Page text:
Yes, truth. That seemingly elusive, indefinable mode of communication that requires nothing more than, well, a little integrity. Politicians cherry pick facts to sell a policy, often ignoring brutal other aspects of the situation. Manus Island and Nauru spring to mind. Oh such a wonderful solution, we’ve stopped the boats. We also are inflicting incredible torture on the people we have incarcerated. That little fact is conveniently ignored.
I was always a tough mother. I refused to write “the dog ate his homework/the computer crashed/Daddy had a flat tyre” notes (unless any of those events actually happened) to excuse incomplete homework. Why? Two reasons: first, I wanted my children to learn to take responsibility for their actions and secondly, I didn’t want them learning to lie. Oh, yes, I took flak for that: “All the other mothers do it for their kids!” Not this mother, sorry. Kids start lying to avoid punishment. We need to reward truth. At home and in the workplace.
What has happened to the truth? Are adults actually too afraid of “getting into trouble”? They’d rather see other people get into trouble by losing jobs as a result of their “misdemeanor” adjusting of management reports? Do politicians think that lying for no other reason that to garner votes, then subsequently back peddle is OK? Rhetorical question alert there, obviously.
This isn’t the whole story. It isn’t just about telling the truth, but also about accepting the truth. I read an interesting article which I found quite concerning. The dark rigidity of fundamentalist rural America: a view from the inside. It is a long article, but well worth the time.
Gays being allowed to marry are a threat. Blacks protesting the killing of their unarmed friends and family are a threat. Hispanics doing the cheap labor on their farms are somehow viewed a threat. The black president is a threat. Two billion Muslims are a threat. The Chinese are a threat. Women wanting to be autonomous are a threat. The college educated are a threat. Godless scientists are a threat. Everyone who isn’t just like them has been sold to them as a threat and they’ve bought it hook, line, and grifting sinker. Since there are no self-regulating mechanisms in their belief systems, these threats only grow over time. Since facts and reality don’t matter, nothing you say to them will alter their beliefs. “President Obama was born in Kenya, is a secret member of the Muslim Brotherhood who hates white Americans and is going to take away their guns.” I feel ridiculous even writing this, it is so absurd, but it is gospel across large swaths of rural America. Are rural, Christian, white Americans scared? You’re damn right they are. Are their fears rational and justified? Hell no. The problem isn’t understanding their fears. The problem is how to assuage fears based on lies in closed-off fundamentalist belief systems that don’t have the necessary tools for properly evaluating the fears.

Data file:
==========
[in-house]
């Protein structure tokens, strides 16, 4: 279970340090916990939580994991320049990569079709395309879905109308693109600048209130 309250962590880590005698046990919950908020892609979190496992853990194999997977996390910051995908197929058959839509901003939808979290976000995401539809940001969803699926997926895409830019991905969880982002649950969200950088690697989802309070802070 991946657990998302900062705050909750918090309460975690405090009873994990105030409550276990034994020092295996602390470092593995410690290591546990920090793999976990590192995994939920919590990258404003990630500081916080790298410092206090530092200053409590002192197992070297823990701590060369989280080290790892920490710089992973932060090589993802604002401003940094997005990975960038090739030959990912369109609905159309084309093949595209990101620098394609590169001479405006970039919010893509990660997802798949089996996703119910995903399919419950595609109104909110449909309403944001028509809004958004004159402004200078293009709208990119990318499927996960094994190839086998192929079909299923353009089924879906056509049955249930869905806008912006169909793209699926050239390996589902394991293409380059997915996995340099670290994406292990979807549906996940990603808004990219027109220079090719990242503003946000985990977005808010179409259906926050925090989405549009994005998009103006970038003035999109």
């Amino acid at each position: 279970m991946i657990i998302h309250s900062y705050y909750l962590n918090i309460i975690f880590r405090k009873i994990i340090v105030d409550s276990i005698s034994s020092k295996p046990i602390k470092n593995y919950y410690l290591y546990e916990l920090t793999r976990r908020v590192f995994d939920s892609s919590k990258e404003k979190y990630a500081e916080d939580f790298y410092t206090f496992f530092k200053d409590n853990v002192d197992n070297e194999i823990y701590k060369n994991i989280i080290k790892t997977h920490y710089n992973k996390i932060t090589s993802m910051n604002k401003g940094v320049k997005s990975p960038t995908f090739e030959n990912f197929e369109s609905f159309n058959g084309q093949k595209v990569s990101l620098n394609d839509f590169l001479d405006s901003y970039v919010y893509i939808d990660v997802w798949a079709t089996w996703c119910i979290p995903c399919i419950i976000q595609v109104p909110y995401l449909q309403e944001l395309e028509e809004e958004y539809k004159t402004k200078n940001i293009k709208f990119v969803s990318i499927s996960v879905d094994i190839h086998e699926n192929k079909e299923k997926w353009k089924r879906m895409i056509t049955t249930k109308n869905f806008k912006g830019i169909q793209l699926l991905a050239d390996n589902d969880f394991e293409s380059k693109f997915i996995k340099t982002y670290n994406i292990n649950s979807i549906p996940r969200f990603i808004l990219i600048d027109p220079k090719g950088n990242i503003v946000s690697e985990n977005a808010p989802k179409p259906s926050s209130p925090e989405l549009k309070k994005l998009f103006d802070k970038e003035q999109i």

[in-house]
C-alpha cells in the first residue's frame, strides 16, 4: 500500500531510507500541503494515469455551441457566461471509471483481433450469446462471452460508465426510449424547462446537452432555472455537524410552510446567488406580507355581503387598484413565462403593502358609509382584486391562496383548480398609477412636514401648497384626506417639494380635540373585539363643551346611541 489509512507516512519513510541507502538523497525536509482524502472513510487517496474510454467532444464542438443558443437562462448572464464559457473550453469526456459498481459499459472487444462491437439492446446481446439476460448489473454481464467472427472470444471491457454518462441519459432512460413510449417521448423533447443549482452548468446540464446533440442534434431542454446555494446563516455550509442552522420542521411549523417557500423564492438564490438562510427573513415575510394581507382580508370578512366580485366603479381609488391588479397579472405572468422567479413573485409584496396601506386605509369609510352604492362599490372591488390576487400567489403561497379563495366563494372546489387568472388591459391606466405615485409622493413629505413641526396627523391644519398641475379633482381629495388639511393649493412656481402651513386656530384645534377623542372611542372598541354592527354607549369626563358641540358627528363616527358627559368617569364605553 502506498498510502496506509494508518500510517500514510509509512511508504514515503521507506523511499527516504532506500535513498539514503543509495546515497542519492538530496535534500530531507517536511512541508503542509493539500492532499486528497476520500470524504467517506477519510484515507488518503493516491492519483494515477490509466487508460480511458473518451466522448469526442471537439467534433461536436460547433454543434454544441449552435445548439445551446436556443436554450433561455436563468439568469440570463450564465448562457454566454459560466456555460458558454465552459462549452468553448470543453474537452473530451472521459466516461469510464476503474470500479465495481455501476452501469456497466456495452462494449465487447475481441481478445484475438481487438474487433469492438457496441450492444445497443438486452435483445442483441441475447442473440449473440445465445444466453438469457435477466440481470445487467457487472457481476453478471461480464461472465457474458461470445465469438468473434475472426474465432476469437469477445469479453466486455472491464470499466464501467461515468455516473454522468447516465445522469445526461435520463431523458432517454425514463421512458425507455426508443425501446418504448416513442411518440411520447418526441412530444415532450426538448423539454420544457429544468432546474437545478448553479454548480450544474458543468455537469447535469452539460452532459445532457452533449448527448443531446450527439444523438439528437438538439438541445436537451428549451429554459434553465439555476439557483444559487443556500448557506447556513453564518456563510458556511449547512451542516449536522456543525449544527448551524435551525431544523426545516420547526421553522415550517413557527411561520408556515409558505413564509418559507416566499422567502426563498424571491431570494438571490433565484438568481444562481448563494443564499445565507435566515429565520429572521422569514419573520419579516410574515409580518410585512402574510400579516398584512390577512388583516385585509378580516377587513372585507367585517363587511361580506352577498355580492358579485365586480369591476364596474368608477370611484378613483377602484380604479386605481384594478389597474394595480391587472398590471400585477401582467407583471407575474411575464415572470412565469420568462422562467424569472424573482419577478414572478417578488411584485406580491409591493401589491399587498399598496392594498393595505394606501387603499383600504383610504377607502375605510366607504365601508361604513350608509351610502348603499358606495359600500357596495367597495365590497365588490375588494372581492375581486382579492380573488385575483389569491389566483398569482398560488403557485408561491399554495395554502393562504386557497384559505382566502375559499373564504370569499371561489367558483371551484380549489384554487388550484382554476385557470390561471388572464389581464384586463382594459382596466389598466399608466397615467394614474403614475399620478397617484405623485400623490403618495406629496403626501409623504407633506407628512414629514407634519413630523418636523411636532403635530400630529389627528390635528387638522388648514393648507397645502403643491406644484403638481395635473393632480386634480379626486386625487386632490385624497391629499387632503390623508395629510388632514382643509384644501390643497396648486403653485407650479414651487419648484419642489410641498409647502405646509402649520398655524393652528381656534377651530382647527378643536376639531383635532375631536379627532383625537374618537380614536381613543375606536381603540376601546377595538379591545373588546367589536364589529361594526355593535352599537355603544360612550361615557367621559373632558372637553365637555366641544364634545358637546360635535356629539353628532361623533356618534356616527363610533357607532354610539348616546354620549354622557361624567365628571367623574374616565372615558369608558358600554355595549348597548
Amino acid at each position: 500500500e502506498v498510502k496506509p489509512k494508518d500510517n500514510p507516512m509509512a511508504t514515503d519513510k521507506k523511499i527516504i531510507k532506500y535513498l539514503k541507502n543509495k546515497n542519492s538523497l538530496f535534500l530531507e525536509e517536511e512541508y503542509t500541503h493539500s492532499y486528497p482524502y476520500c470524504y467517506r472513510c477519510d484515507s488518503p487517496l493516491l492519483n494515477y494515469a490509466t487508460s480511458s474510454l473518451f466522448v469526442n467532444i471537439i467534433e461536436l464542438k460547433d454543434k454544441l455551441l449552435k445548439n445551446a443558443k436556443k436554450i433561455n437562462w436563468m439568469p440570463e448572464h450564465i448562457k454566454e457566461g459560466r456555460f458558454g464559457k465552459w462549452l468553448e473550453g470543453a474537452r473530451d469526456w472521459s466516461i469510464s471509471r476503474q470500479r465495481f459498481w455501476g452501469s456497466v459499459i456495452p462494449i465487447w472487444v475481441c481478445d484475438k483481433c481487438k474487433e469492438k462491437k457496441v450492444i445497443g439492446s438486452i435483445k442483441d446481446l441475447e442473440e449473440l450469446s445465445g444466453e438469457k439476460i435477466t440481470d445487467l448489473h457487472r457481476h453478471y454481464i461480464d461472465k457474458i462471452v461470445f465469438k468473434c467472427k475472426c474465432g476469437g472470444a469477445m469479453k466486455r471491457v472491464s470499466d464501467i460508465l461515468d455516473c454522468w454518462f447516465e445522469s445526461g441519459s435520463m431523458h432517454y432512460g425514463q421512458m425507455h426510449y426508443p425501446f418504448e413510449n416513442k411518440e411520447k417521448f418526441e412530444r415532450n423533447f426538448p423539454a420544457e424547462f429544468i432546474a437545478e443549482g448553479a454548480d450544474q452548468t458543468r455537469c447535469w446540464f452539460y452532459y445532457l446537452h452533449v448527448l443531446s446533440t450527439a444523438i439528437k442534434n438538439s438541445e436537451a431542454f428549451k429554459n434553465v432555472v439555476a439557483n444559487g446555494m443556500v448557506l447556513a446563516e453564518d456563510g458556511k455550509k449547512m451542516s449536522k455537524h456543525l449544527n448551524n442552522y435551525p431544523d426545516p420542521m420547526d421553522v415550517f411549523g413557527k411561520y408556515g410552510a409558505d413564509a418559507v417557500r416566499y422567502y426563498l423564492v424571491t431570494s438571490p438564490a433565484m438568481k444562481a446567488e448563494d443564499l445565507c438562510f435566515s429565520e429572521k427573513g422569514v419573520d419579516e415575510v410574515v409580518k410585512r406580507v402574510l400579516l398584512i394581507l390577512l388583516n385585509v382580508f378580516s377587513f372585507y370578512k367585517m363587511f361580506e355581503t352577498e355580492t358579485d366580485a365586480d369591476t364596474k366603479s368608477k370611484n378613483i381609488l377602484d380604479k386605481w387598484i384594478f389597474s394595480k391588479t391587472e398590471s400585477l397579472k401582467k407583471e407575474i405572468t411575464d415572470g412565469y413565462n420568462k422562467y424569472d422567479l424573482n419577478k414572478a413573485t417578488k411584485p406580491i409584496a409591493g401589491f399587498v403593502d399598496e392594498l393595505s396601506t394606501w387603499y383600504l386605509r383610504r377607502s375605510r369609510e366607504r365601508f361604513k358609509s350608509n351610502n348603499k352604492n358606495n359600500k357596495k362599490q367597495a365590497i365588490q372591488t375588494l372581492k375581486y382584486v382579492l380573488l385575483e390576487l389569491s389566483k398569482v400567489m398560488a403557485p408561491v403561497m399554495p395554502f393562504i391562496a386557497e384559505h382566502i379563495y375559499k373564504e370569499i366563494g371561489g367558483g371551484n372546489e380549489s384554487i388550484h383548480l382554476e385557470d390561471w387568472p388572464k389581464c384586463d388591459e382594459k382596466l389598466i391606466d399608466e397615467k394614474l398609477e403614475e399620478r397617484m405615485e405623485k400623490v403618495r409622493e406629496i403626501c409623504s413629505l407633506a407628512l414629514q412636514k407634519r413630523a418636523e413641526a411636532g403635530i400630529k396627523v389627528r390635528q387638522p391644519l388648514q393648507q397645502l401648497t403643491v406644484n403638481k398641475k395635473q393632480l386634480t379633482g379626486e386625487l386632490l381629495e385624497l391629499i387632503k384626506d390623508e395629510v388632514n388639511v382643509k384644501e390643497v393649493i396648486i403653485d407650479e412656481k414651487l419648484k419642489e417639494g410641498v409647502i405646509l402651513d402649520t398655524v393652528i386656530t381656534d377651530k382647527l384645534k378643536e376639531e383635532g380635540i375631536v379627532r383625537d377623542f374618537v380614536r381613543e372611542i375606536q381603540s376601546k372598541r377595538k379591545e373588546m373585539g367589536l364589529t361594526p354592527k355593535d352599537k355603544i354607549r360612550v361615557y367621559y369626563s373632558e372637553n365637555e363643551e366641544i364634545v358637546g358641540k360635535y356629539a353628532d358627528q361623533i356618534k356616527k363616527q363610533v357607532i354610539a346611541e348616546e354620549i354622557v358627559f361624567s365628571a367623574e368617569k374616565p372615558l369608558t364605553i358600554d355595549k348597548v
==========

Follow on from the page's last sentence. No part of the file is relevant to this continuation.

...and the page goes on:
A column in the New York Times also caught my eye. You can’t always back peddle out of stuff you said, I’m afraid, even if you are the President-elect.
No, Mr. Trump, we will not all just get along. For as long as a threat to the state is the head of state, all citizens of good faith and national fidelity — and certainly this columnist — have an absolute obligation to meet you and your agenda with resistance at every turn.
The world would be a better place if we were all truthful. The figures aren’t good this month, we didn’t reach the project milestone, I didn’t do my homework because I spent too much time playing video games, I’m only standing for President to make a lot of money, I think Dutton‘s a cretin (well, OK, maybe that last is a stretch, but at least demote the man). I will say this about Pauling Hanson – at least we know where she stands, even if we don’t like it.
Without the truth we all live in a fantasy land. That fantasy land is getting crazier by the day.